Doctors are learning that one of the best ways to quell inflammation lies not in the medicine cabinet, but in the refrigerator.
We all know that chronic inflammation is bad. But do you know exactly why it is unhealthy and how you can protect yourself from its effects? (Hint: the remedy may be found in the fridge instead of the medicine cabinet)
Your trusty immune system is hardwired to attack anything in your body that it sees as foreign—such as an invading bacteria, germ, or chemical. The process is called inflammation and it means well. In fact, occasional bouts of inflammation protect you against threatening, health robbing invaders
However, when inflammation is a constant visitor it’s bad news. You see, when there is no foreign invader to be found, chronic inflammation becomes your enemy. Many major diseases that plague us—including cancer, heart disease, diabetes, arthritis, depression, and Alzheimer’s—have been linked to chronic inflammation.
Eat This Not That
According to a Harvard Medical School publication, one of the most powerful tools to combat inflammation comes not from the pharmacy, but from the grocery store. Experimental studies have shown that components of foods or beverages may have anti-inflammatory effects. Simply put, choose the right foods, and you may be able to reduce your risk of illness.
Consistently pick the wrong ones — such as refined carbs, fried foods, processed meat and sugar laden beverages — and you could accelerate the inflammatory disease process.
Some of the foods that have been associated with an increased risk for chronic diseases such as type 2 diabetes and heart disease are also associated with excess inflammation. And, it’s not surprising, since inflammation is an important underlying mechanism for the development of these diseases, the Harvard publication states.
8 Foods That Fight the Flame
That’s right, one cup o’ Joe can provide relief from headaches and provide a dose of antioxidants as well. Additionally, research has also shown that drinking coffee may reduce the risk of some cancers.
There may be some wisdom in the old adage that “life is just a bowl of cherries.” It seems that this luscious fruit offers plenty of healthy life benefits including reducing inflammation by neutralizing free radicals in the body. It seems that anthocyanins, which give tart cherries their deep red hue, have inflammation fighting properties similar to those in aspirin.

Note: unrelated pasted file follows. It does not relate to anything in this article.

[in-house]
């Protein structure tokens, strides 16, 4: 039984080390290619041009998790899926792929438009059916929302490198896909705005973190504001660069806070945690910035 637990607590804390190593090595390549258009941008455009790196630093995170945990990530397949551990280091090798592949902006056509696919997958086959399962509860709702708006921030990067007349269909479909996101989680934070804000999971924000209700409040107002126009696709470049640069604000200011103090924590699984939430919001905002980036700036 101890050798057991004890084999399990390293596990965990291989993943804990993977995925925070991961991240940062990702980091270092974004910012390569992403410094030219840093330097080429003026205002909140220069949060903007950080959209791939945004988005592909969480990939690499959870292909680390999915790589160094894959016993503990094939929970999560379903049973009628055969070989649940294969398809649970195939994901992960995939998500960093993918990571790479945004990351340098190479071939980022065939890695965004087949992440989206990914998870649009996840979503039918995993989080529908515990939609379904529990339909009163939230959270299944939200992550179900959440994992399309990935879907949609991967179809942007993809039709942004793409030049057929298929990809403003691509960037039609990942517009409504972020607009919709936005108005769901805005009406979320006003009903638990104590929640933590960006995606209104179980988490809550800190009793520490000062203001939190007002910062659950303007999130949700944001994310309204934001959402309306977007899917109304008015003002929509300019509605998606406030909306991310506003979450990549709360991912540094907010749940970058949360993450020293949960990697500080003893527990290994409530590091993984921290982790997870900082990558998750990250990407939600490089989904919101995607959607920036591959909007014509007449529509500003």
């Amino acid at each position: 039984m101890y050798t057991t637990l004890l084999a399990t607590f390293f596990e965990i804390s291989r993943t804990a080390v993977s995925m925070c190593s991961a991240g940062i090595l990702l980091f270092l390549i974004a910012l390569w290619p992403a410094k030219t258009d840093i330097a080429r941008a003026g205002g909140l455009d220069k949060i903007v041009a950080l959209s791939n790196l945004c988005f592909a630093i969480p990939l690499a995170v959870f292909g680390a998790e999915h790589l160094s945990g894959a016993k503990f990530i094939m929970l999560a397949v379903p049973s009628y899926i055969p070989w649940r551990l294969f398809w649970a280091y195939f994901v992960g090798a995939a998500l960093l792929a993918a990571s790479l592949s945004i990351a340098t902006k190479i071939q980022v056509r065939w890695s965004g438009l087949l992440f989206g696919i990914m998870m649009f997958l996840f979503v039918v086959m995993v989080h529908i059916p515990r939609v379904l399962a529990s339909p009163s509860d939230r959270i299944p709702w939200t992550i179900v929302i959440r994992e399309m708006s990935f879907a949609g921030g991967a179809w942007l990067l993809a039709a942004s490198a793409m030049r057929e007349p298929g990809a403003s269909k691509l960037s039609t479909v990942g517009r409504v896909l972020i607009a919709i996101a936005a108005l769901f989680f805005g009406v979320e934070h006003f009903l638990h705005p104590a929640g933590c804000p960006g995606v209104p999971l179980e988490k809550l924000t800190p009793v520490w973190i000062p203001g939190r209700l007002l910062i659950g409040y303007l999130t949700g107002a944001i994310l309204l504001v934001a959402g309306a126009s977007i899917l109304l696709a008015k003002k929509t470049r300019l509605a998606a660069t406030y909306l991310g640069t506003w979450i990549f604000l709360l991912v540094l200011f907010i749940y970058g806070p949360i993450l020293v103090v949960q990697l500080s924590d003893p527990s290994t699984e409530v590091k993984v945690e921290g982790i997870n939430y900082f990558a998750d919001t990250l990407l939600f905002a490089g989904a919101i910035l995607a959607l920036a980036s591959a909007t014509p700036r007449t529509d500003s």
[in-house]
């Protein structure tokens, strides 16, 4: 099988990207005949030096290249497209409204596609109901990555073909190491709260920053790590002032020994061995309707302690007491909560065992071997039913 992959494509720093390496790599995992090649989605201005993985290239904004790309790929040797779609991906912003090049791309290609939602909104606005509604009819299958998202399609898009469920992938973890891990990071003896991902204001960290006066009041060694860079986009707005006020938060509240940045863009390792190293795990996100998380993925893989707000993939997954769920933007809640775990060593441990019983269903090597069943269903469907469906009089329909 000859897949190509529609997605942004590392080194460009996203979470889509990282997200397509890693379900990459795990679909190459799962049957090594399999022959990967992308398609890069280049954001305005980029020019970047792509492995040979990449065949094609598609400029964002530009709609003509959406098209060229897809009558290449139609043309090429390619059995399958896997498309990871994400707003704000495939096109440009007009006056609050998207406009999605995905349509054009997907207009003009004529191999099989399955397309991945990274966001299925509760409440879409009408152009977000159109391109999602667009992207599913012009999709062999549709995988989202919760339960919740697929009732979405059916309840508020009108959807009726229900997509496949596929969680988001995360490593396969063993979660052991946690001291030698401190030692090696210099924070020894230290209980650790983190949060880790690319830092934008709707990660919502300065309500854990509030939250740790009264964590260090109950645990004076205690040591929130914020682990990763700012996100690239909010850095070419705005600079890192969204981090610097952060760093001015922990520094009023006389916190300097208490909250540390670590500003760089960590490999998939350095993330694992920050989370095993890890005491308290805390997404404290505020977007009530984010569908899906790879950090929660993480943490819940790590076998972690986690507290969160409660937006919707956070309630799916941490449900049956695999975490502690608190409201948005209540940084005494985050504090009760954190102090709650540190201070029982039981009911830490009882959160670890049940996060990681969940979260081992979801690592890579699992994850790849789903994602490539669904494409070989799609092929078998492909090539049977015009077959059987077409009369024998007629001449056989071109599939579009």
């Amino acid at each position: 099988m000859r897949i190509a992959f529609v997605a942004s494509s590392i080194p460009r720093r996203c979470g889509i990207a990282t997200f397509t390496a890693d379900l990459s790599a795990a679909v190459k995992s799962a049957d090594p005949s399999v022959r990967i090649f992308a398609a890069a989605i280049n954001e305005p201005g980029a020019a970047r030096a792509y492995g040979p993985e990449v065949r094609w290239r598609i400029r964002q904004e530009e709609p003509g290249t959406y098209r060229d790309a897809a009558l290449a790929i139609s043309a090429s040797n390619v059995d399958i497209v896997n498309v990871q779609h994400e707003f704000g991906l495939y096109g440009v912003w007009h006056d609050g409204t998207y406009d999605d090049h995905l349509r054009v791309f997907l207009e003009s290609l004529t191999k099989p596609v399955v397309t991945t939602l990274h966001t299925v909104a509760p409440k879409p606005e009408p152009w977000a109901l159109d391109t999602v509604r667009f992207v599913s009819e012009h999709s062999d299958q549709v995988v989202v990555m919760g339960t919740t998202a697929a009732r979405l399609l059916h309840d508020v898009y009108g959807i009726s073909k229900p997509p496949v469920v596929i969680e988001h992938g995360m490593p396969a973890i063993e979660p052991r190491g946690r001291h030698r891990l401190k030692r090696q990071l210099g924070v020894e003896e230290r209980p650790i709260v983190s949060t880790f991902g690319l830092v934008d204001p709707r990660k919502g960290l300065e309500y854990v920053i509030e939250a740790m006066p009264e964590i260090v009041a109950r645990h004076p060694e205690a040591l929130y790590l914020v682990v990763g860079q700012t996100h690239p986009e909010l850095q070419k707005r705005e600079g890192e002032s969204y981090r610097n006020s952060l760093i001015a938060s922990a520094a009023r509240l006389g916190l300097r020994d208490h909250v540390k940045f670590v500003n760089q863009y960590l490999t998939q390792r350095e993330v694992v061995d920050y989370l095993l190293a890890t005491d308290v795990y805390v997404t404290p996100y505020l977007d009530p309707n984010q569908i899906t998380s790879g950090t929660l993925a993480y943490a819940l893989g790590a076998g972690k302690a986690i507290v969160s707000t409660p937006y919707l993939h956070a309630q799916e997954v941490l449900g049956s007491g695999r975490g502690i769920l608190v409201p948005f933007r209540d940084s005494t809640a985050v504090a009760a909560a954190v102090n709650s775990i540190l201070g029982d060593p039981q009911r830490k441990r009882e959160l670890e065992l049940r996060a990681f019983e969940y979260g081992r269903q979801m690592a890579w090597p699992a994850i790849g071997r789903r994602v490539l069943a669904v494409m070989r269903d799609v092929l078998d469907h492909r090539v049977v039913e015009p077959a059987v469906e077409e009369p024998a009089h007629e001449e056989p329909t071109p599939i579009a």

A jack-of-all-trades, ginger has long been used to treat a variety of ailments from stomachaches to heart conditions. This anti-inflammatory flavoring makes an excellent addition to a variety of foods.
- Fatty Fish:
Oily fish, like salmon, mackerel, tuna and sardines should be in heavy rotation at the dinner table. These fish are high in omega-3 fatty acids, which have been shown to reduce inflammation. For full benefits, you’ll want to eat fish (not fried) several times a week. In a University of Hawaii study, men who ate baked or boiled fish cut their heart disease risk by 23%. Hate fish?
Like fatty fish, nuts are a source of inflammation-fighting healthy fats. Almonds are rich in fiber, calcium, and vitamin E. And walnuts, have high amounts of omega-3 fat. All nuts are packed with important antioxidants, which help your body fight off and repair inflammation damage. Along with fish, leafy greens and whole greens, nuts are a big part of the Mediterranean diet, which has been shown to reduce inflammation in as little as six weeks.
- Dark Leafy Greens:
This super star veggies are rich in vitamin E, which plays a key role in protecting the body against pro-inflammatory molecules. Also, these vegetables have higher concentrations of vitamins and minerals – like calcium, iron and disease-fighting phytochemicals.
Stay away from heavily processed soy products and opt for soy milk, toful and edamame. Studies indicate that isoflavones found in soy products can lower inflammation in women and help with bone and heart health.
Beets are antioxidant super heroes. This vibrantly hued veggie has been shown to reduce inflammation, as well as protect against cancer and heart disease.